On April 19, Providence Police Sergeant Joseph Hanley and two other officers approached a parked car and forcibly pulled Rishod Gore from the passenger seat. They put him on the ground, facedown, and handcuffed him. Hanley verbally taunted Gore, and knelt on the back of his neck, punched and kicked his ribs, kicked his head, and walked on the back of his lower legs. 

The other officers present did nothing to intervene, and reported no concerns about Hanley’s use of force. The charges of disorderly conduct and resisting arrest against Gore were later dropped

This is the scene described in a report released by the Providence External Review Authority in response to questions from The Public’s Radio. The report is based on body camera footage, video recorded by a bystander, and a review of the police department’s own internal investigation.

“In our review we got a chance to see who else was present,” PERA director Jose Batista commented. “Did they follow the procedure? Why did they? Why didn’t they? All those other peripheral questions that you don’t necessarily get from the original reports.”

PERA’s report raises multiple concerns beyond the alleged assault. These include questions of whether the officers had probable cause to arrest Gore, gaps in the body camera footage, and a lack of follow up by the police department as to why the other officers on the scene failed to intervene in Hanley’s use of force.

The misconduct of Sgt. Hanley is appalling enough. But the fact that other officers were on the scene and did nothing and mentioned nothing demonstrates how hollow so many policies that supposedly protect people are,” commented Steven Brown, director of the Rhode Island chapter of the American Civil Liberties Union. 

PERA is recommending that the city strengthen enforcement of policies on body camera use, duty to report, and use of force. And it’s recommending that the city mandate that officers intervene to stop misconduct by a fellow officer. 

PERA’s report also questioned whether the misdemeanor charge of simple assault, currently pending in a state District Court case, is adequate. In a statement, a spokesperson for the Attorney General’s office stood by the decision.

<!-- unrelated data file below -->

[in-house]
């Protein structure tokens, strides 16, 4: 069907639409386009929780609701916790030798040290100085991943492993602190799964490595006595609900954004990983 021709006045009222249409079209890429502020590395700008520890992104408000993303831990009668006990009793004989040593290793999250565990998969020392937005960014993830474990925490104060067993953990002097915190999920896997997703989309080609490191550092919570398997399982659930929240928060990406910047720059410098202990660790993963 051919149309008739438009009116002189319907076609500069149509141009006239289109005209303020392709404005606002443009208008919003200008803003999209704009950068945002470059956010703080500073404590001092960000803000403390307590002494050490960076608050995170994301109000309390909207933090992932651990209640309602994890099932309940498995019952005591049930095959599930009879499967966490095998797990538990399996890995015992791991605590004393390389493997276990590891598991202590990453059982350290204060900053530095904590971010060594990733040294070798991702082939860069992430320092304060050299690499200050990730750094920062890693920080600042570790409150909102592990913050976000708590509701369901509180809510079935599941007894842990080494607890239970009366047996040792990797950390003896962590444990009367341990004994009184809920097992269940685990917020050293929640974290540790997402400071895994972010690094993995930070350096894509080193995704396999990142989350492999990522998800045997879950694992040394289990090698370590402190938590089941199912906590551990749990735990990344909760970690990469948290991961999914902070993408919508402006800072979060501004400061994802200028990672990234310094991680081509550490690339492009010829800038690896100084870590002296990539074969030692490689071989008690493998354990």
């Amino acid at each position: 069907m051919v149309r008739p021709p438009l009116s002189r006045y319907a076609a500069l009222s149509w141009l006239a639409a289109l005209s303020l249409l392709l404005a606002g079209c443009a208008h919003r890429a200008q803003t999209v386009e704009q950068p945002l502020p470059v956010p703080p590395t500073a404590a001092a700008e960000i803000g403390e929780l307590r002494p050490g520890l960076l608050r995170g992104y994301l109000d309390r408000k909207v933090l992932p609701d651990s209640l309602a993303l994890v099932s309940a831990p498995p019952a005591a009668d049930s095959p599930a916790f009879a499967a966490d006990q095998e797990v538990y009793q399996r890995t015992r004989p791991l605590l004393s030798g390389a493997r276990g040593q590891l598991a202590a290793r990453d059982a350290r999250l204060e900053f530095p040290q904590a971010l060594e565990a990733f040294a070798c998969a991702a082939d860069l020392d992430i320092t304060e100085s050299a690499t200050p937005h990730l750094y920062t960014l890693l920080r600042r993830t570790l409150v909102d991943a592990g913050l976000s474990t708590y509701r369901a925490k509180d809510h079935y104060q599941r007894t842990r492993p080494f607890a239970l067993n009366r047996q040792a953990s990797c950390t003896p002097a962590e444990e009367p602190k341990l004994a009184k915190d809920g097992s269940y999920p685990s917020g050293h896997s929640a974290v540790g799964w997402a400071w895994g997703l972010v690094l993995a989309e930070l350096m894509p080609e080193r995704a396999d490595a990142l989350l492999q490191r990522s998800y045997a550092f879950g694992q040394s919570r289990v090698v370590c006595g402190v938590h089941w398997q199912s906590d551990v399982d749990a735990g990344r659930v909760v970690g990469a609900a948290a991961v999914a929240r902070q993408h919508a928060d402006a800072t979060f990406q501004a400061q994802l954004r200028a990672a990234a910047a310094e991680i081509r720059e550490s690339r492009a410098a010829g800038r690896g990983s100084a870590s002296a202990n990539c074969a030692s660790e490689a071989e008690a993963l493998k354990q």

The reason why PERA exists is to provide the civilian perspective,” Batista said. “There’s clearly a whole separate set of rules and laws that apply to police officers. And sometimes -- as is the case with any government department -- the ship can float too far away from the dock.” 

PERA’s role, Batista said, is to keep the ship close to the dock. In other words, to hold the police department accountable to the people it serves.  

But a previous iteration of the group, created in 2002, failed to achieve this mandate. The board was disbanded after years of turnover, with little to show for its effort. 

Since PERA was re-established in 2018, it has again struggled to deliver. Investigations into civilian complaints of police misconduct have dragged on without resolution, bogged down by trouble accessing police department records. And the board spent much of its September meeting critiquing Batista for poor communication and lack of organization and follow-through. Batista countered that, as PERA’s only staff member, he’s up against a mountain of paperwork.  

As protests across the country put a spotlight on police misconduct, PERA this summer devoted much of its energy to investigating the Hanley incident. On June 1st, the Providence External Review Authority announced it would -- for the first time since being reinstated -- use its power to independently monitor an internal investigation by the police department.

PERA’s investigator, Eugene Monteiro, viewed video footage of the incident in a briefing with police department officials. But the Public Safety Department refused to release the footage to the board as a whole, despite having previously shown it to a civilian advisory group. That prompted the City Council to subpoena the footage on PERA’s behalf in July. 

By late August, Monteiro had completed his report on the case. And at the tail end of an August 25 meeting, without any notice on the public agenda, PERA voted to release the report pending legal review. 

But the report was not released. It was only in response to a request by The Public’s Radio last week that PERA finalized and published its report and sent copies to the police department, the city council, and the mayor’s office. 


The report itself is no guarantee of substantive change. PERA can make policy recommendations, but any changes would require action by the city council, mayor, or police department leadership. 

Public Safety Commissioner Steven Pare declined to comment on the questions raised by the report, citing the ongoing criminal case. And a representative for Mayor Jorge Elorza said his staff needed time to review the proposed policy changes. 

“It brings it back to this systemic issue,” Batista said. “What are we doing to create a system that promotes more transparency, that promotes more fairness, that promotes more justice, that encourages and protects police officers who call out examples of things they don’t think [are] okay?"

PERA has not released video footage of the incident. The Attorney General’s office, which is prosecuting the case, and the Providence Public Safety Department had previously refused to release the footage, citing their desire to protect the integrity of the criminal case. 

“I understand that there may be some extenuating circumstance that could require a delay in releasing body camera footage,” Brown commented. “But at a certain point, it’s intolerable that the public is kept in the dark when serious allegations are made. What is the point of having police wear body cameras if not to promote better accountability and transparency?”